Sound Transit faces looming cuts from the federal government, which threatens projects already slated for construction. But just how dire the transit agency’s situation is may have been best illustrated when the word “recession” was dropped during its Thursday board meeting.
While discussing the impacts of President Trump’s proposed budget on the agency’s current and future work, Sound Transit CEO Peter Rogoff referenced the Great Recession, which was considered the largest downturn in the economy since the Great Depression. The recession had significant impacts on Sound Transit.
Rogoff said losing the federal funding would require the agency to look at the financial picture to see what’s going to be delayed or deferred.
A Sound Transit recession
Sound Transit is currently counting on approximately $7.7 billion in funding from the feds to finish its current projects. That makes up about 13 percent of its total budget.
But if that funding is cut, Rogoff hinted that the agency could, again, have the tough job of telling taxpayers that at least some of the projects it promised could see delays. That would be especially true for projects that will be funded under the approved Sound Transit 3 tax package, which promises light rail from Everett to Tacoma; over to Bellevue and Redmond; and more lines throughout Seattle.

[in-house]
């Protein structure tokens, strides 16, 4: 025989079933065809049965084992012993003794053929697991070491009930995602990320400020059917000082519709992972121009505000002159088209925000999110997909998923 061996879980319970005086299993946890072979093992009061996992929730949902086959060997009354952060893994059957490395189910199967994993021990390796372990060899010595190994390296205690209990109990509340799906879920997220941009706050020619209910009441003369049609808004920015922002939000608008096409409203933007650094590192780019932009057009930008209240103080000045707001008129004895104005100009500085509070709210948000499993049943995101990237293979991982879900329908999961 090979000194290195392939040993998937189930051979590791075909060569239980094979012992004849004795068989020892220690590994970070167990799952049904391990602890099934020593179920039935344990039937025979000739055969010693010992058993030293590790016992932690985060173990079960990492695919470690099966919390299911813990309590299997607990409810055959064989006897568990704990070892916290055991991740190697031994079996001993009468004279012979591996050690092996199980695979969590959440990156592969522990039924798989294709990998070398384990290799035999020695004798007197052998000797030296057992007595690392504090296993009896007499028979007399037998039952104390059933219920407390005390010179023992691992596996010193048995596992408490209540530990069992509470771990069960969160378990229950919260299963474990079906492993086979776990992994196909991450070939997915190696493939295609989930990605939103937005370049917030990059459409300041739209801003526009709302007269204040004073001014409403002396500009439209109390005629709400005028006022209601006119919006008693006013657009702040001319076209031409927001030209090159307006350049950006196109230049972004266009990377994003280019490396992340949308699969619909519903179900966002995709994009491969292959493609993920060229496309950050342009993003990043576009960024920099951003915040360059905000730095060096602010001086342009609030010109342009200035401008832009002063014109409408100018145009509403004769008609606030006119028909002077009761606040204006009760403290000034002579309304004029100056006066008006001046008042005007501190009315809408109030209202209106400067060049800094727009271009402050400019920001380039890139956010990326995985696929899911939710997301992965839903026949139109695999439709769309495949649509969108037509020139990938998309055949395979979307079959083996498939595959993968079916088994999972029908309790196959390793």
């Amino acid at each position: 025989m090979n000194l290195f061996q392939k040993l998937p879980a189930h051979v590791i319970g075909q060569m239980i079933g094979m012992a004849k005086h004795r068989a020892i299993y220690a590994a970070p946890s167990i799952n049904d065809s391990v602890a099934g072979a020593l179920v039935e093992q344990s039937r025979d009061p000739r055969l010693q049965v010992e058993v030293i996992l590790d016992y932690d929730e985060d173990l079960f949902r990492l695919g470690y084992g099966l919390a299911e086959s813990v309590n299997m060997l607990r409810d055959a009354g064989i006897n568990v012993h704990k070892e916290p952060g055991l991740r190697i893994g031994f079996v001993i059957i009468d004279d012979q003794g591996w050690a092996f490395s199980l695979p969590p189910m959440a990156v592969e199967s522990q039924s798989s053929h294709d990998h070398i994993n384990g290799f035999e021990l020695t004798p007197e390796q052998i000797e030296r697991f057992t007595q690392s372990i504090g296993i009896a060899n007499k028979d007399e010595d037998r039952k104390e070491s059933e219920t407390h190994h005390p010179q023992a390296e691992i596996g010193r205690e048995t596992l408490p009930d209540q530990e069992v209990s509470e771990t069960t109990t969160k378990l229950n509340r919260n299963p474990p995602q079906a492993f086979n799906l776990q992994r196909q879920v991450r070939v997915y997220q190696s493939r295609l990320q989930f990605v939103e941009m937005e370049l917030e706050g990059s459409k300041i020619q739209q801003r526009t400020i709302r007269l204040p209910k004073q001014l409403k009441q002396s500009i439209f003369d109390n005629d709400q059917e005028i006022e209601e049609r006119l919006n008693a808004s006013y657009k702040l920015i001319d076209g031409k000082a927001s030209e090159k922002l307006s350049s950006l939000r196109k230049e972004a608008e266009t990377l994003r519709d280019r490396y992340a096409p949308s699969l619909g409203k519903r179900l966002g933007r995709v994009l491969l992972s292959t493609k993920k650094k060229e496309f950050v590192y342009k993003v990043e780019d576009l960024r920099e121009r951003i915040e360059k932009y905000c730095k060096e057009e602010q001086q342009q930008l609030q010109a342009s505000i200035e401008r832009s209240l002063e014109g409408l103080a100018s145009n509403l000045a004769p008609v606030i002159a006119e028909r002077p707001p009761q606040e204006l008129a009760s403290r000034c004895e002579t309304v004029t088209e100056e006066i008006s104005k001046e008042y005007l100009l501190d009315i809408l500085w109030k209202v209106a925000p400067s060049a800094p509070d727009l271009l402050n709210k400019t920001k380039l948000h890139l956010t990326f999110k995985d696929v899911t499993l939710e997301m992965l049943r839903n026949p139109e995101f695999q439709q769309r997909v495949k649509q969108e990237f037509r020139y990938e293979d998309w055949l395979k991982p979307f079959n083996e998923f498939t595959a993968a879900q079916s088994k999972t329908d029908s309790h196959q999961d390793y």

To put things into perspective, with an example of how quickly plans can change: voters approved a parking garage for light rail riders in Kent in 2008. That project was suspended because of the recession. Funding for the project was finally restored in 2016.
And the Great Recession may turn out to be less impactful on Sound Transit than the Trump administration.
In October of 2009, The Seattle Times reported the agency would collect $3.1 billion less in taxes over 15 years because of the recession. In August of 2010, that grew to the agency collecting $3.9 billion less.
In the agency’s 2016 financial plan, a summary points out that, “Although the ‘Great Recession’ has ended, its impact on the agency continues as long range tax revenues are currently estimated at $4.1 billion, or 26 percent, below the 15-year financial forecast included in the 2008 voter-approved plan.”
Sound Transit is now hoping that Congress will fall on the side of public transportation and keep the president from cutting its funding. Otherwise, it might be the children of the taxpayers within the agency’s district that will look forward to expanded light rail.